Sympathy for the Devil | Redbrick | University of Birmingham

Sympathy for the Devil

Disliking Donald Trump is no excuse for perpetuating harmful stereotypes about mental illness, argues Music Editor Thom Dent

In 2014, The Daily Mail took excessive delight in extensively covering the tragic crash of Germanwings Flight 9525, focusing their attentions on the mental health of the man responsible, co-pilot Andreas Lubitz. ‘Why On Earth Was He Allowed To Fly?’ screamed the headline to an article that detailed how the proclaimed ‘suicide pilot’ had a long history of depression, and how this should have disqualified him from any and all employment. While it is true that far more could have been done to prevent the tragedy, the treatment of mental illness as a scapegoat for Lubitz’s crime was incredibly insensitive, and a troubling insight into the way mental health is perceived generally.

I write this in January 2018, four years on from the Germanwings crash and a year on from Donald Trump’s inauguration as President of the United States. It has been a year continually and extensively mired by scandal, farce and endless thinkpieces. Besides the growing threat of impending nuclear apocalypse that has ceaselessly terrorised the minds of humankind for the last twelve months, for those of us not responsible for electing the current leader of the free world it has been a vintage year for taking the piss.

What fun we have had: from ‘Idiot-in-Chief,’ through to ‘President Cheeto’ via Kim Jong Un’s inspired use of 14th-century pejorative ‘Dotard,’ creative insults have been flowing in a rich flood from celebrities, political rivals and the general public ever since Trump first announced his candidacy back in 2015. This last year, though, has seen the ridicule increase to insatiable levels in tandem with the growing madness of the most bizarre government in living memory. It’s all very good and entertaining, but lurking beneath this mirth making is a dark undercurrent of intolerance, which has damaging implications.

Approximately 20% of adolescents will suffer from a mental disorder at some point in their lives

As Trump’s presidency has gone on, the name-calling has become more and more abusive. Michael Moore named him ‘Donnie Dementia’ and is just one of several public figures to have called for Trump to be classed as ‘unfit to serve’ due to his supposed mental incapacities. And with every Tweet the President sends out, be it a garbled midnight ‘covfefe’ or a vitriolic tirade against some senator, nation or basketball player, comes a fresh barrage of outraged Twitter folk calling him every name under the sun. In a year which has already seen a notable spike in mental health cases across the Western world (according to an Antioch University study, mental illness is now the leading cause of disability in the U.S., and approximately 20% of adolescents will suffer from a mental disorder at some point in their lives), turning Trump’s mental health into an argument against him is a trend that can only do more harm than good.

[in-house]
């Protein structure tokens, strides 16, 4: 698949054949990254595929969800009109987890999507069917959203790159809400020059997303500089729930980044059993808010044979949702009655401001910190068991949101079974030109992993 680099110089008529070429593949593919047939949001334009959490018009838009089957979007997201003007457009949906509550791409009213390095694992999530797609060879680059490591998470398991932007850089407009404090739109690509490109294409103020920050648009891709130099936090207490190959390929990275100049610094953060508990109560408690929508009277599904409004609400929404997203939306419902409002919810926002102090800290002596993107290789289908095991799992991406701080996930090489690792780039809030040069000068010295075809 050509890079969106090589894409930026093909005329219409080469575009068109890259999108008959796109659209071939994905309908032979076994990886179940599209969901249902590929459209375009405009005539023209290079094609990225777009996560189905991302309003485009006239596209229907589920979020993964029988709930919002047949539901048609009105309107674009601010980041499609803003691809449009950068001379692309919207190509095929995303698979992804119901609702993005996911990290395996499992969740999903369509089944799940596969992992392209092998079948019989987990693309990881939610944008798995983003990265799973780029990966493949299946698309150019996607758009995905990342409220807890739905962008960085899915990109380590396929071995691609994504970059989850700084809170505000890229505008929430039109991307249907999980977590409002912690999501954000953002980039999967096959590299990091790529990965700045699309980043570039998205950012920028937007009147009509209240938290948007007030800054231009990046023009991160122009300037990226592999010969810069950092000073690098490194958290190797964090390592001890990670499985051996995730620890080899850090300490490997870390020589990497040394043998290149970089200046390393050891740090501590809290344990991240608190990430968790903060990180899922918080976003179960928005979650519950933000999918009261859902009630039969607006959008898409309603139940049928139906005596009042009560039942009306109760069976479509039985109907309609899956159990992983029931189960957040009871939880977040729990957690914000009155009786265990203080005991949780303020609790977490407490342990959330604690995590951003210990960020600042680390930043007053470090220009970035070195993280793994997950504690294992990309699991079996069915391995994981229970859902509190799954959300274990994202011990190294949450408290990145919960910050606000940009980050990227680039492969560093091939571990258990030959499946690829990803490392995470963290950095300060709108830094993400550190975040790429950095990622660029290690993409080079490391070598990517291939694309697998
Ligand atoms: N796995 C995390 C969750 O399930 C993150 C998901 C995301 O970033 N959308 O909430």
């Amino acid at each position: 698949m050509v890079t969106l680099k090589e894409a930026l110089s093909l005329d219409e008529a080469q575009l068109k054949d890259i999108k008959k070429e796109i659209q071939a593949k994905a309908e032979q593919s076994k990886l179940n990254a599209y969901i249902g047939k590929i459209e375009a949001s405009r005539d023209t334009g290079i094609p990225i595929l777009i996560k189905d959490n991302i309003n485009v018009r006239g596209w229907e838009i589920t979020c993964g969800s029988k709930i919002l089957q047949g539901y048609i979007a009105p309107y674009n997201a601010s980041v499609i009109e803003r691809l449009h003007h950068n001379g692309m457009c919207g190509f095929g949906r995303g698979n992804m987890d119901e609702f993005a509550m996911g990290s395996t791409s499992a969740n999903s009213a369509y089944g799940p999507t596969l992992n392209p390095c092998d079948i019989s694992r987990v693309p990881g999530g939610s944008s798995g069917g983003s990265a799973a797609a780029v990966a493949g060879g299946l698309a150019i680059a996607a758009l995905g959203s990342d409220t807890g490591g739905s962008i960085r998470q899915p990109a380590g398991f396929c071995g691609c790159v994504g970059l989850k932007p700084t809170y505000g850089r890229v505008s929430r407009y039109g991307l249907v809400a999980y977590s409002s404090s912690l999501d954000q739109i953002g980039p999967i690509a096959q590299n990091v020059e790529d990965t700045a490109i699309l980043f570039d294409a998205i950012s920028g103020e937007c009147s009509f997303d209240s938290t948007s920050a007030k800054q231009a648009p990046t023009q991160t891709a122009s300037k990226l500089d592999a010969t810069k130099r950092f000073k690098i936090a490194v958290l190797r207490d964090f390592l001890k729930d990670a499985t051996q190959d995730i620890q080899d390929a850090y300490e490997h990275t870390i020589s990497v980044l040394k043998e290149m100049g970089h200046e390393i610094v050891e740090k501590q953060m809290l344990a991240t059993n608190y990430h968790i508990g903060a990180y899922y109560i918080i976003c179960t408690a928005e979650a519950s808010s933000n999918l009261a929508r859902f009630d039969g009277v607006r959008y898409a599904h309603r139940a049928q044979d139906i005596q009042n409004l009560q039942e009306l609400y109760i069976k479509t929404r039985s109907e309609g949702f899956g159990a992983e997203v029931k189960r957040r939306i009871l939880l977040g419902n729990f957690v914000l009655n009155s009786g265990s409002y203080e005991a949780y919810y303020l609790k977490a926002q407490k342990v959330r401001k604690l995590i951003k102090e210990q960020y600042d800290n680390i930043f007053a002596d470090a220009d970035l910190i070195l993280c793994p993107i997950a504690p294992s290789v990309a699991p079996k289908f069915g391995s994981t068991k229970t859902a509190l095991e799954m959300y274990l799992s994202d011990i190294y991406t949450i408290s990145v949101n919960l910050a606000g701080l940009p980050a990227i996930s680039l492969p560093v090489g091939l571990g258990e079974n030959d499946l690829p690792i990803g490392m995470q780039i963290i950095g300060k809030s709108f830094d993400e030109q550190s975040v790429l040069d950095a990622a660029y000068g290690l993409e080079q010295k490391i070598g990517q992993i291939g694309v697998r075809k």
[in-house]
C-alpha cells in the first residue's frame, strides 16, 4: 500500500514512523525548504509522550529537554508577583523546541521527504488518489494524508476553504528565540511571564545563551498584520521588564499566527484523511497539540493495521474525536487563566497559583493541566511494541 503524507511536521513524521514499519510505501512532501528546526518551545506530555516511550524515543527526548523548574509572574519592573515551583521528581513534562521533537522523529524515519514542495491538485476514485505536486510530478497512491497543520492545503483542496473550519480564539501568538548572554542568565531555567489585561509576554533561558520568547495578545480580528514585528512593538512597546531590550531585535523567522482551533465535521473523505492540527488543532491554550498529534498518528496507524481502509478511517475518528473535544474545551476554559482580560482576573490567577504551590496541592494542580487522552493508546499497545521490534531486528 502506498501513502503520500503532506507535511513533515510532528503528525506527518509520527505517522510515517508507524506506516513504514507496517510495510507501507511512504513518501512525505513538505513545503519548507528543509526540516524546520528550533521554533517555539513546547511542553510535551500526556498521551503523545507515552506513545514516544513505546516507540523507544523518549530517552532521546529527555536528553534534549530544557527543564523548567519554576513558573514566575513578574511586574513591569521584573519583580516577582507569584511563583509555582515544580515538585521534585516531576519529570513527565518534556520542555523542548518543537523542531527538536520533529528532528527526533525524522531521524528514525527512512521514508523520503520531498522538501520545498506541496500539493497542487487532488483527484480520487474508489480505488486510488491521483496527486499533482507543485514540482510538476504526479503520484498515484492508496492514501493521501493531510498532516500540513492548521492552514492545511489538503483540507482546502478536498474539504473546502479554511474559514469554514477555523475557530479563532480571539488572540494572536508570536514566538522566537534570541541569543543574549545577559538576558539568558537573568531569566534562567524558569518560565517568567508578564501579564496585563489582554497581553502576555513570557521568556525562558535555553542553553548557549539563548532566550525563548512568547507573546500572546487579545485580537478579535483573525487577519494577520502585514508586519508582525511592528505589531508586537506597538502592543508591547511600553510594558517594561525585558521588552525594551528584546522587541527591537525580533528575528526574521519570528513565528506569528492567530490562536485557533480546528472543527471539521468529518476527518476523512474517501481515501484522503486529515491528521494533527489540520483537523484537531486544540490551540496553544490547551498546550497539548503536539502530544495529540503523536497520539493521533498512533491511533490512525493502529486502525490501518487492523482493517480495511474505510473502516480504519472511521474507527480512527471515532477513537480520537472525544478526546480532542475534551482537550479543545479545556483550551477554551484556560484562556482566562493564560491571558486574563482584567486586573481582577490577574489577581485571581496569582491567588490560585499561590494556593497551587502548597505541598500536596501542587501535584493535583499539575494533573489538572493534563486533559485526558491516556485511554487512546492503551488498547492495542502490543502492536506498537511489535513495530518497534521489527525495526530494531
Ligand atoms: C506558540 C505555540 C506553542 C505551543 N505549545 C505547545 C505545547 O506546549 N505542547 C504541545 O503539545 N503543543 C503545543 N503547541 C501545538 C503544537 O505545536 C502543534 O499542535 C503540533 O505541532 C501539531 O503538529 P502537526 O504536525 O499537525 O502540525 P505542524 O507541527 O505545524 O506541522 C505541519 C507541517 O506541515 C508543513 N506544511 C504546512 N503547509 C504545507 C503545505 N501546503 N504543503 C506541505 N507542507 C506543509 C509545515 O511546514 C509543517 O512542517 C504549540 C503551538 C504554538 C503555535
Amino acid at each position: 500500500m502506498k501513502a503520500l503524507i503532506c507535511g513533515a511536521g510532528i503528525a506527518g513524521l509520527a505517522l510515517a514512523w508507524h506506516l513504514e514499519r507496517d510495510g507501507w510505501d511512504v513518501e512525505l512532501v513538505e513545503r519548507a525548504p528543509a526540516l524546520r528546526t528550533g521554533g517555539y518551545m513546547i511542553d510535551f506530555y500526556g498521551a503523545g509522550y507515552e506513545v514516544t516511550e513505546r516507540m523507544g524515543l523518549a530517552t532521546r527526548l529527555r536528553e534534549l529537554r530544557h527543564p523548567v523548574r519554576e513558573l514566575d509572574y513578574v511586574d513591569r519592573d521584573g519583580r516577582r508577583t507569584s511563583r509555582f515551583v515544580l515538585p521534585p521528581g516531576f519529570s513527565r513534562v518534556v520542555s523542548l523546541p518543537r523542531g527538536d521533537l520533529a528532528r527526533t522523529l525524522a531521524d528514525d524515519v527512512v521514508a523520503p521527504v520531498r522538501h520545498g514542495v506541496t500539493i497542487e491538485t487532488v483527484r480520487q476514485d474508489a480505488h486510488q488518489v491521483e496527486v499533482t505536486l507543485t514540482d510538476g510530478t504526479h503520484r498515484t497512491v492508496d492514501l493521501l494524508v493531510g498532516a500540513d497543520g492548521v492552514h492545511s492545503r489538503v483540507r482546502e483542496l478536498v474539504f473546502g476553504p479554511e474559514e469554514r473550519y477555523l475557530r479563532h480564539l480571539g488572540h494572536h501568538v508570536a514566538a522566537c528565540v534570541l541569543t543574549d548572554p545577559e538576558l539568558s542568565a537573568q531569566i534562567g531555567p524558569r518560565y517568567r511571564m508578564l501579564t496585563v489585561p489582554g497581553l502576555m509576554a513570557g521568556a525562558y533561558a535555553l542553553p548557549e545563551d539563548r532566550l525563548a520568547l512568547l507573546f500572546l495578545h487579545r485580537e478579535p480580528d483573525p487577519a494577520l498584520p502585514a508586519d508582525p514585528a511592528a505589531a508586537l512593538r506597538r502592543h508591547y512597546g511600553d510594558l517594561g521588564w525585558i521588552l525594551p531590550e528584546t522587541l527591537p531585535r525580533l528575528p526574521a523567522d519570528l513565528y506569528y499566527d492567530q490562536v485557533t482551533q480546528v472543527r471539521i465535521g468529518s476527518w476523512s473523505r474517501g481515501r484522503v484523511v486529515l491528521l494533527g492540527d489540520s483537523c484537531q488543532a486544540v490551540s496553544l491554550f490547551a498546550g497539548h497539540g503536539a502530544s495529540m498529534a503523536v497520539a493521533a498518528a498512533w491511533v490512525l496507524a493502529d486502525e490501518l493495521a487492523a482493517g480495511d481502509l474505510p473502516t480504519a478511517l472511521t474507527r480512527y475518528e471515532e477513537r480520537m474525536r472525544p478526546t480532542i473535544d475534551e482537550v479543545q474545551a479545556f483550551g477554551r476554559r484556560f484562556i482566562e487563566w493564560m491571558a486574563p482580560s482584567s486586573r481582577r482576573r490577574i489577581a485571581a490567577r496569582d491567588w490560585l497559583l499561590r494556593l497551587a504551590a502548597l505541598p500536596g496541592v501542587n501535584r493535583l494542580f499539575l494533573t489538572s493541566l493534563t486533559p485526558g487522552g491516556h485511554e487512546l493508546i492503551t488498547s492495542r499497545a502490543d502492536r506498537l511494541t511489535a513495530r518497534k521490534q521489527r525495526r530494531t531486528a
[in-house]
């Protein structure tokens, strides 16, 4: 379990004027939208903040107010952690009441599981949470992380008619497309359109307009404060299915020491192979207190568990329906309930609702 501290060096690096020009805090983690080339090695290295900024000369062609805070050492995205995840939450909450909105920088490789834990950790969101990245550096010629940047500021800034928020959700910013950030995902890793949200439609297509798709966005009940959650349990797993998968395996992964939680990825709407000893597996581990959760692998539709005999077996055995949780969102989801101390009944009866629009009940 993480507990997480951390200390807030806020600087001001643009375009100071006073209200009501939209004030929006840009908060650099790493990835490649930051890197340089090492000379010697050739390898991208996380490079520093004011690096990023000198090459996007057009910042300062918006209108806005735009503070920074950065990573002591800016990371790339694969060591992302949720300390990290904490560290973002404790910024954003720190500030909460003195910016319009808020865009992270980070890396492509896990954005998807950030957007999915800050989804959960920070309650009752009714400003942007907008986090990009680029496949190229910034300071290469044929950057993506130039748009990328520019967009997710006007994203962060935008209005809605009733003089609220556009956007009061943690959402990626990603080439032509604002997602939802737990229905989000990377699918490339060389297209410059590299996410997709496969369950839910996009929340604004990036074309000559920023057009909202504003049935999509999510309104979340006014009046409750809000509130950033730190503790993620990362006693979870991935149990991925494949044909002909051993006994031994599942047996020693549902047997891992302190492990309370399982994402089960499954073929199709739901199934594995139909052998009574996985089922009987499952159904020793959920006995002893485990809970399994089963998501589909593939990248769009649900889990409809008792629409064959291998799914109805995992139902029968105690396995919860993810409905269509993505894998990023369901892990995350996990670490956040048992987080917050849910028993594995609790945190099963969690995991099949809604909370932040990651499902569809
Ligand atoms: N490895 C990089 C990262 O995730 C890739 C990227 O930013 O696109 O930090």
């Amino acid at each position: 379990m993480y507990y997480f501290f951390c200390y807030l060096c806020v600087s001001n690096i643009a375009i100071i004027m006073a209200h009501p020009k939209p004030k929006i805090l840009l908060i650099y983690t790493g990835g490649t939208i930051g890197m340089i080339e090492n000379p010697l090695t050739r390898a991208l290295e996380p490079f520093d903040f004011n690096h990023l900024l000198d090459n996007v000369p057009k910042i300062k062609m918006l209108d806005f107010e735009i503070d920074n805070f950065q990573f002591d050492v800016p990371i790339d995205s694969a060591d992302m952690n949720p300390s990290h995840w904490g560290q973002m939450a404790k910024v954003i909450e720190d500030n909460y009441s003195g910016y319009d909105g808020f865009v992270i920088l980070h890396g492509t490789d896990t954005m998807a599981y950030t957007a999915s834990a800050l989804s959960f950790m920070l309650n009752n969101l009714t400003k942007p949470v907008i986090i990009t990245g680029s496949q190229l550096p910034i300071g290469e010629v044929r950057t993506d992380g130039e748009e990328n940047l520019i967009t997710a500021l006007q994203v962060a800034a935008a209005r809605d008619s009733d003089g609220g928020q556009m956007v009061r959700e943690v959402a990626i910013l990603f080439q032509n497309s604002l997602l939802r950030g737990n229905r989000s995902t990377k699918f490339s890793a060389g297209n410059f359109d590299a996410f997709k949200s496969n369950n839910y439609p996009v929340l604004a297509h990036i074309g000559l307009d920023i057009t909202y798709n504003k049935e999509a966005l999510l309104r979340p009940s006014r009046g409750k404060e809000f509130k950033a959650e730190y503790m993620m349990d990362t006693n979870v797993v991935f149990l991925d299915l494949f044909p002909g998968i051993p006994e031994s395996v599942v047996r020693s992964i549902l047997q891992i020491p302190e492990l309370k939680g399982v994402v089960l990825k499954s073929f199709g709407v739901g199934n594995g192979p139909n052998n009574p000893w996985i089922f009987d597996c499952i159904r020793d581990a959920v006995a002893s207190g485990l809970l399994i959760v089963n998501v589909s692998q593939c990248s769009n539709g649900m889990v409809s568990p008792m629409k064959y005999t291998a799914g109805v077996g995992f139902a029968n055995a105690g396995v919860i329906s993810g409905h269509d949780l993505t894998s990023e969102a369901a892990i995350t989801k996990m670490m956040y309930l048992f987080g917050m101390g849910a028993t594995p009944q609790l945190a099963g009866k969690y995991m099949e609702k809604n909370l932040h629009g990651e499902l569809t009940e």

Unfortunately, the publication of Michael Wolff’s White House exposé Fire And Fury last month brought about even more speculation over the president’s psychology – prompting Trump to undergo the first medical check-up of his tenure and fight back against suggestions that he is mentally unfit, declaring himself a ‘very stable genius.’ With statements like this, he is not doing himself any favours, but the reaction both of Twitter (with thousands of accounts parodying the claim and declaring themselves ‘very stable’) and of publications across the world was deeply worrying. ABC questioned the lack of a mental assessment, and some sites even went so far as to question the health of the Doctor who gave Trump the all-clear. Wolff himself has led this attack, using every television and print interview available to him (as well as a plethora of vitriol inside the book itself) to scorn the president, and portray him as some kind of infantile madman who has, in his words, ‘lost it.’ The content may be correct, nothing has been proven so far about the president’s mental stability – but the language, the blasé way in which it has become normal to insult Trump… therein lies the issue.